A talk with Anna Bagdasarian,
Vice President/Manager, Entertainment Finance
Union Bank of California
“Now get this and get it straight. A girl’s got to have three things nowadays: money, jack, and dough. ‘Bout time you learned it.”
– Marie Callahan in KANSAS CITY PRINCESS (1934)
ANNA BAGDASARIAN has been a financial lender in the entertainment industry for eleven years, the last six as Vice President/Manager, Entertainment Finance, for Union Bank of California, which has been providing various banking services to the entertainment industry since the early 1970s. During Ms Bagdasarian’s tenure at the Bank, she has arranged financing for major entertainment and production companies, and has been involved with financing in excess of 60 films ranging from $1 million to $37 million in budget size. She has arranged financing for such films as Smoke; Blue in the Face; Corinna, Corinna; and Terminal Velocity.
Ms. Bagdasarian began our talk by emphasizing that banks do not invest in films, nor do they take risks for films. Under the right circumstances, however, banks do lend money to films
FILMDEPENDENT: When do you come into the dealmaking process?
BAGDASARIAN: When we come into the picture is when you, the producer, have gone and sold the idea of a motion picture to a distributor. And the distributor has agreed to buy your film, with certain elements in it; to buy your film at a certain date. You will be agreeing to deliver your picture to the distributor on a certain date, with specific features. (elements) The distributor will state that he is willing to pay a certain price for it. Technically speaking, that price should be enough to cover your production and financing costs. And that is the price that you bring to the bank and borrow against. The distributor’s promise to pay you at the time of delivery becomes a valuable contract and you discount that contract to borrow against it.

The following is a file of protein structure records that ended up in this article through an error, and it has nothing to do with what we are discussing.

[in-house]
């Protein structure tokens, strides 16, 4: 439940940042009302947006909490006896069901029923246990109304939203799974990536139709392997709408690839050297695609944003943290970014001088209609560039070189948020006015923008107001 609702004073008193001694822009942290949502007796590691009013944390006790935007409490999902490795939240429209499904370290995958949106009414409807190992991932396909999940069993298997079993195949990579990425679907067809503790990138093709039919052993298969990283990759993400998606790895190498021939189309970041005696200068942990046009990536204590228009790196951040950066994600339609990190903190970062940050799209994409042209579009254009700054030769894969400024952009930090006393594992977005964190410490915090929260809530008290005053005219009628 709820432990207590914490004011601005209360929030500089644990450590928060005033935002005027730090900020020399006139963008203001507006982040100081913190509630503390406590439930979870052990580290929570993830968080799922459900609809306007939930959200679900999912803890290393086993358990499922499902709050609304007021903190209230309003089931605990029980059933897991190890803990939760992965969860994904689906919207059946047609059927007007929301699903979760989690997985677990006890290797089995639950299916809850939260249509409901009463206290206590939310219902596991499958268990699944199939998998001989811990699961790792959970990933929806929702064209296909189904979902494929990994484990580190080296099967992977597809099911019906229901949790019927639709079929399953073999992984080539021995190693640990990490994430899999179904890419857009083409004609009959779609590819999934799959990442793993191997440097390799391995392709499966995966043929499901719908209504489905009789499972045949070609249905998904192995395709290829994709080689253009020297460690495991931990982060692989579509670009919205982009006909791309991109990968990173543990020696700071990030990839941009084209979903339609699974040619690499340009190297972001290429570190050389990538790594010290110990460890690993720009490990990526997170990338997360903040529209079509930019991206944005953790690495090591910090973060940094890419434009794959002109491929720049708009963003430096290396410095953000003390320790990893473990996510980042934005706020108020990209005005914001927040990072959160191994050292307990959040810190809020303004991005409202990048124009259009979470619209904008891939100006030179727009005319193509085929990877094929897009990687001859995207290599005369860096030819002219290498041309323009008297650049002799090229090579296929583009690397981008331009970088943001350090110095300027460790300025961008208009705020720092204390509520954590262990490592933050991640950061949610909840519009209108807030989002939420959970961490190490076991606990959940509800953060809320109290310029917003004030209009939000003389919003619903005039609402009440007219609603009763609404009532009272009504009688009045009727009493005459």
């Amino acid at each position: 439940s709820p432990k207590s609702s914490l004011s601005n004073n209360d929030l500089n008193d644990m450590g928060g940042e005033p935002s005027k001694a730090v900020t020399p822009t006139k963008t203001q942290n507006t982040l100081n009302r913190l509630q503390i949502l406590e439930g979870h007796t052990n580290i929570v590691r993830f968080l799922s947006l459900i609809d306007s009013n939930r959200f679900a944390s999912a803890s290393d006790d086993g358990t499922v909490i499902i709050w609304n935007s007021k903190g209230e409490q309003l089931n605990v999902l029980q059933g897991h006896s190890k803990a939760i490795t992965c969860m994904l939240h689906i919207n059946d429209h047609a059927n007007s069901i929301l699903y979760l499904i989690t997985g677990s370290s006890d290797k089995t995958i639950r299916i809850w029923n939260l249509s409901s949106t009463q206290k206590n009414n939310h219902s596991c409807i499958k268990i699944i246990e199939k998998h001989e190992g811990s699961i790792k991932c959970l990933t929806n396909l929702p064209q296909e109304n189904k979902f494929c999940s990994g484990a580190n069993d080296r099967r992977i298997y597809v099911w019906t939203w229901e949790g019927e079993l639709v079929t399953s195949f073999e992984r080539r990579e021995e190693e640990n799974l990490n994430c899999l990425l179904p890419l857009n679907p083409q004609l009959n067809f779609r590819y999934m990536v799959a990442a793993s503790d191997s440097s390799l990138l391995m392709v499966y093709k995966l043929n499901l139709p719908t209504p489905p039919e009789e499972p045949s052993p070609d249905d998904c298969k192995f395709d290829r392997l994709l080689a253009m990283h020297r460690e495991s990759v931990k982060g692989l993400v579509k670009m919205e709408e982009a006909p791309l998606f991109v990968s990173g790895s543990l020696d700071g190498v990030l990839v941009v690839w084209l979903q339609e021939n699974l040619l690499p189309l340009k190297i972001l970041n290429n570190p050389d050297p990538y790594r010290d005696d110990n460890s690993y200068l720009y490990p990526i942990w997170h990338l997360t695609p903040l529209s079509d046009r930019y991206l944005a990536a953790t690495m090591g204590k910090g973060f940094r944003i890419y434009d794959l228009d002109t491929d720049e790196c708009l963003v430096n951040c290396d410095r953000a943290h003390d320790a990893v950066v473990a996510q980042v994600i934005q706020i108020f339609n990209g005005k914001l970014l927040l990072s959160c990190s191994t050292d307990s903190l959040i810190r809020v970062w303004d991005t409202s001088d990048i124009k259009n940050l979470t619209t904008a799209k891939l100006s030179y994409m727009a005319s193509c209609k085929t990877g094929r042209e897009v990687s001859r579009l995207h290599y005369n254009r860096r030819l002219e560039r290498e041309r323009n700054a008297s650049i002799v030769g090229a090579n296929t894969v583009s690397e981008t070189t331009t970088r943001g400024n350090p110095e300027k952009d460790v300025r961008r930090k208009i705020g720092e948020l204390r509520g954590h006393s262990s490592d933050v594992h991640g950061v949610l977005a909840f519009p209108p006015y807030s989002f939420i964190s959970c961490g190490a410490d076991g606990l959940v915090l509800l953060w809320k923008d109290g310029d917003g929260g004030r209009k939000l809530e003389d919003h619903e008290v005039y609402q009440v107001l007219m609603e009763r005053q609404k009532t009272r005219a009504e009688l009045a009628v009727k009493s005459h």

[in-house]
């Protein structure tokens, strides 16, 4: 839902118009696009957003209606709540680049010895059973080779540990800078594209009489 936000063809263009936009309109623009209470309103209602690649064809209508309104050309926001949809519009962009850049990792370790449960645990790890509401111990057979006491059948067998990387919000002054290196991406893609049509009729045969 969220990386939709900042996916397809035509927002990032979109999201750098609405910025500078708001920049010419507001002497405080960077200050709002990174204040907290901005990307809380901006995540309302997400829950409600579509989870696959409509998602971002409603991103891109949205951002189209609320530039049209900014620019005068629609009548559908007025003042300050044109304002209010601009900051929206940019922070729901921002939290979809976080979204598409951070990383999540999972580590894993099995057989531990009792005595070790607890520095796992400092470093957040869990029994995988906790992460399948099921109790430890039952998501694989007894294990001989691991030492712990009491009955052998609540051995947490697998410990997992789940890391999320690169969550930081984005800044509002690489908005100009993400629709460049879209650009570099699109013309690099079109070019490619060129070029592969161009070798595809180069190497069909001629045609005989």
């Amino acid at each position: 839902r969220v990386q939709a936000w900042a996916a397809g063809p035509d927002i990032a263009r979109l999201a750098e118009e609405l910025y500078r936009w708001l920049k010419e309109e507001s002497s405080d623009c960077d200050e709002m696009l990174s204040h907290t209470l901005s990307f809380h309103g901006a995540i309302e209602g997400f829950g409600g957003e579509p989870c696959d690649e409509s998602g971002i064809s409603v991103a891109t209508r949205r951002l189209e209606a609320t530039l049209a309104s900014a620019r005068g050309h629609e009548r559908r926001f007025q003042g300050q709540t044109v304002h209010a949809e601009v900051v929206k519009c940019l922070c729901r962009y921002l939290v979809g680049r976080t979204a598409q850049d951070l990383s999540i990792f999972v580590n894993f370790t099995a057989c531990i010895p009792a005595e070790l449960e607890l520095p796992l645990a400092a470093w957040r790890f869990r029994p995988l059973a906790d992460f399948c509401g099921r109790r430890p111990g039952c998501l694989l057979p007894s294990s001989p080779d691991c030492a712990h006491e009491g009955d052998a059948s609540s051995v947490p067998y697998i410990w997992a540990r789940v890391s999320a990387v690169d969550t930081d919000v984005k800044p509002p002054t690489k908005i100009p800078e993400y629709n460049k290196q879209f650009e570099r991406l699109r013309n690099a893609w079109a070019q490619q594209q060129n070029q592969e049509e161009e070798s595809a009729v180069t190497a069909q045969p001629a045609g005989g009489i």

FILMDEPENDENT: Who do you actually lend the money to?
BAGDASARIAN: We lend the money to the producer.
FILMDEPENDENT Not the distributor?
BAGDASARIAN: No. But the source of repayment is the distributor. The distributor agrees to assign payment under the distribution agreement to the bank. And for the bank to make sure that the film is going to be delivered based on the various stipulations under the distribution agreement, the bank hires a completion guarantor that insures that this film is delivered on time, on budget, with the specifics that are mentioned in the agreement. So the bank gets its money back. If the film is not delivered on time, if it’s not on budget, then it becomes an insurance risk. Otherwise, the film is delivered, and the bank is paid off, before the film is taken to a single theatre. We are basically providing a bridge loan.
FILMDEPENDENT: What comes across your desk when you get involved?
BAGDASARIAN: A little piece of paper that says, “I, Walt Disney Company, or Sony Pictures Entertainment, or Miramax Films, or October Films or a distribution entity, promise to pay Cynthia Johnston X Dollars on Date X or Y , for the following film.” And the distribution agreement will have attachments that will give you all the delivery items and everything that is required as part of the agreement.
FILMDEPENDENT: Is there a sample of a list like that around?